May 13 (Bloomberg) -- James Holmes will learn May 31 whether he can plead insanity to charges of murdering 12 people in a shooting rampage at a Colorado movie theater, a judge said.
State court Judge Carlos A. Samour Jr. in Centennial, Colorado, said today at a hearing that he will hand down his decision on that date. He will rule on defense motions regarding the insanity plea and the death penalty by May 28.
The 45-minute hearing today was to determine whether Holmes’s lawyers presented “good cause” to change his not guilty plea, which a judge entered for him in March, to not guilty by reason of insanity.
Samour said there was little legal authority on what constitutes “good cause” to change a plea after arraignment. New evidence is one factor, he said, and the decision must be weighed “liberally and in favor of the accused.”
Defense attorney Daniel King told the judge that he had good cause because his team “hit the ground running” on the mental-health issue when they first received the case. King said they have an “opinion by qualified professionals” and, without specifying a diagnosis, said Holmes wasn’t sane at the time of the shooting.
Arapahoe County Senior Deputy District Attorney Jacob Edson told the judge he wanted to know exactly when the defense had received new information after the March 12 arraignment. The defense must show something happened in the intervening time in order to change the plea, he said.
Holmes’s “mental illness hasn’t changed in the past 60 days” and no mental health expert would give an opinion until they were provided with all the information, King responded.
“It’s remarkable we’ve made the progress we have,” in obtaining a diagnosis, King said.
The judge said that “good cause has been established,” adding that he may not allow the insanity plea even with his determination.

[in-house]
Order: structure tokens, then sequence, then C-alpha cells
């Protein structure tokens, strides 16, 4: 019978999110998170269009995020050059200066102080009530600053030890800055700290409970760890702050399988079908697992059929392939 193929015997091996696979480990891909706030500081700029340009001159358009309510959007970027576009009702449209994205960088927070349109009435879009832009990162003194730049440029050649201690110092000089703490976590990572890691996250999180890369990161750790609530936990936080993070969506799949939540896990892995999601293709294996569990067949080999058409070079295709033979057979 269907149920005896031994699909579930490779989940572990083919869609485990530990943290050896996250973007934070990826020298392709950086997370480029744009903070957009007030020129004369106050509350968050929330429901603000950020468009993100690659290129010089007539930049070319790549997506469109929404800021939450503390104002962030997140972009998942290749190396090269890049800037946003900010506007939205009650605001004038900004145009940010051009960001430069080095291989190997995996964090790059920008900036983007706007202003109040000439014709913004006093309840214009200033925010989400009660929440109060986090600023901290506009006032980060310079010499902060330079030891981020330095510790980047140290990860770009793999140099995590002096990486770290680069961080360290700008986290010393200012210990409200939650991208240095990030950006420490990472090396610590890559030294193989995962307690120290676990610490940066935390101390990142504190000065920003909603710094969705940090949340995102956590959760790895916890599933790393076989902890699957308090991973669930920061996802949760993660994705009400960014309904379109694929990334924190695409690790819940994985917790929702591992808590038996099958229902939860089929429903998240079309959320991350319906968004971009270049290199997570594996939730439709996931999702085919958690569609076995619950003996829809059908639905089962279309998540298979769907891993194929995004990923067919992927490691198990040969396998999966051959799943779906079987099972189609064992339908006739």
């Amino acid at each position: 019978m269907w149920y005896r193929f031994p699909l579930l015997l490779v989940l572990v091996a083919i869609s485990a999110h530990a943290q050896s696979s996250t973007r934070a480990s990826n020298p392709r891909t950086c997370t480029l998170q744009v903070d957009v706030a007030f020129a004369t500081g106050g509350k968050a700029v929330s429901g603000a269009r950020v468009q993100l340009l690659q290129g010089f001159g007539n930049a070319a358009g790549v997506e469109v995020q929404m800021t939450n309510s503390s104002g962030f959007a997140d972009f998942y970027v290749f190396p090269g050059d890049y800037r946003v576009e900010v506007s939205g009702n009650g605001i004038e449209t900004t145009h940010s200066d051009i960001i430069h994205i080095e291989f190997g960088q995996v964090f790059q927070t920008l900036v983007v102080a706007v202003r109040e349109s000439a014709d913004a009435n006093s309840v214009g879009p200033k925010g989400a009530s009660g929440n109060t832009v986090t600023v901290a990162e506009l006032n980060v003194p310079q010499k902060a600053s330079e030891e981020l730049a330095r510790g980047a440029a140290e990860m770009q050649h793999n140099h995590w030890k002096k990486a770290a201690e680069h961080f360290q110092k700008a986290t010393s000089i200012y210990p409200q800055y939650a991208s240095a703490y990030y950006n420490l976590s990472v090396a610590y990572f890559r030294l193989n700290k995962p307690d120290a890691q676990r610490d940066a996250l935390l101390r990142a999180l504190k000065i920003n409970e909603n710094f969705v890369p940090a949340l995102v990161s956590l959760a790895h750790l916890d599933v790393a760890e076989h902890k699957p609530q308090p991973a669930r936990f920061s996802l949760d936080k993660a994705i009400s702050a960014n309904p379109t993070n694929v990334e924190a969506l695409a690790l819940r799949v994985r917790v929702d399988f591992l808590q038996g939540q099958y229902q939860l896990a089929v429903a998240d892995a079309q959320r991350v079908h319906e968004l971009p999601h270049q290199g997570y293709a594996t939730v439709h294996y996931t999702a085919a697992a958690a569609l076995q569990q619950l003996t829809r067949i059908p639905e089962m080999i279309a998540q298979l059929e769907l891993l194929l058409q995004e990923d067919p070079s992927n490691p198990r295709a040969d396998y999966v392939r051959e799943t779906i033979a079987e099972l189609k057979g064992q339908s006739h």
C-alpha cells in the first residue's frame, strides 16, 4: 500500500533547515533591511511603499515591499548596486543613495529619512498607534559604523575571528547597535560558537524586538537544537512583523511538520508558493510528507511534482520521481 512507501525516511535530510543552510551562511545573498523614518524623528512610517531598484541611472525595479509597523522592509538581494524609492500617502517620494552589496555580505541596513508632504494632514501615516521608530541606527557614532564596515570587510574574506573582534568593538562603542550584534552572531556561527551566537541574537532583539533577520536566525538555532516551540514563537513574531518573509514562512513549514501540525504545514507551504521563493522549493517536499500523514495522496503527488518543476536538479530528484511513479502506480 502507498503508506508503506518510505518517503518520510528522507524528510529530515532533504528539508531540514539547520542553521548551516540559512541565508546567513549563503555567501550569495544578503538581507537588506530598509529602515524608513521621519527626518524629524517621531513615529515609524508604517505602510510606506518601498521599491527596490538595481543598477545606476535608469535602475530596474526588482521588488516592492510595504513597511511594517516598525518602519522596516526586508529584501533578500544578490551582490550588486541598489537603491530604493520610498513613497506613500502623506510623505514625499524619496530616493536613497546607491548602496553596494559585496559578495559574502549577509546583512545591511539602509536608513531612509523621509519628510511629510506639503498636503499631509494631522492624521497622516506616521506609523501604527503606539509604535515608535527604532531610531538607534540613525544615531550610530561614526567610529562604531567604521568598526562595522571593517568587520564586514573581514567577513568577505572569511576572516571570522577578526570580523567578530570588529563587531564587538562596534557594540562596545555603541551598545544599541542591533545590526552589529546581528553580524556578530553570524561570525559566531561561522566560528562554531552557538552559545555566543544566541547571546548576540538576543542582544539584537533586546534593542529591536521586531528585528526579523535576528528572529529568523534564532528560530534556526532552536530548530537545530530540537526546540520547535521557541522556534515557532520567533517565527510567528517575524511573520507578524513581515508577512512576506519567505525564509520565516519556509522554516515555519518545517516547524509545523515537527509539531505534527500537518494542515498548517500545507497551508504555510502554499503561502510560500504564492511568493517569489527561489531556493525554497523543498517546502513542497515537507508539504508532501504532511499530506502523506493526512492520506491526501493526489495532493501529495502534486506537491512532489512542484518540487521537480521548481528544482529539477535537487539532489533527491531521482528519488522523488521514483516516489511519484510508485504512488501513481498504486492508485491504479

Edson told the court that 19 victims or their representatives object to a change in plea to insanity and six had no objection.
Prosecutors in March rejected an offer from Holmes to plead guilty and spend his life in prison without any chance of parole in exchange for sparing him from the death penalty.
The death penalty sought by prosecutors along with Samour’s expected acceptance of the insanity plea will “stop the clock” on the case and likely delay a trial scheduled for February 2014 while Holmes undergoes psychological testing, Karen Steinhauser, a former Denver prosecutor now in private practice, said in phone interview.
“For many victims and the public, a plea of not guilty by reason of insanity may seem like it’s just a delay tactic and they may believe there’s no way he was insane at the time,” Steinhauser said.
Of utmost importance is that the trial is “done one time and one time only,” she said. “If the court makes a mistake just to try to move things quicker, it can result in the whole case being reversed years down the road.”
Holmes, who studied neuroscience at the University of Colorado, Denver, is charged with 166 counts, including murder and attempted murder. In addition to the 12 people killed, 70 were injured in the July 20 shooting spree at a midnight screening of “The Dark Knight Rises” in Cinemark Holdings Inc.’s Century Aurora 16 theater in the Denver suburb.
The case is People v. Holmes, 12-cr-01522, 18th Judicial District Court, Colorado (Centennial).
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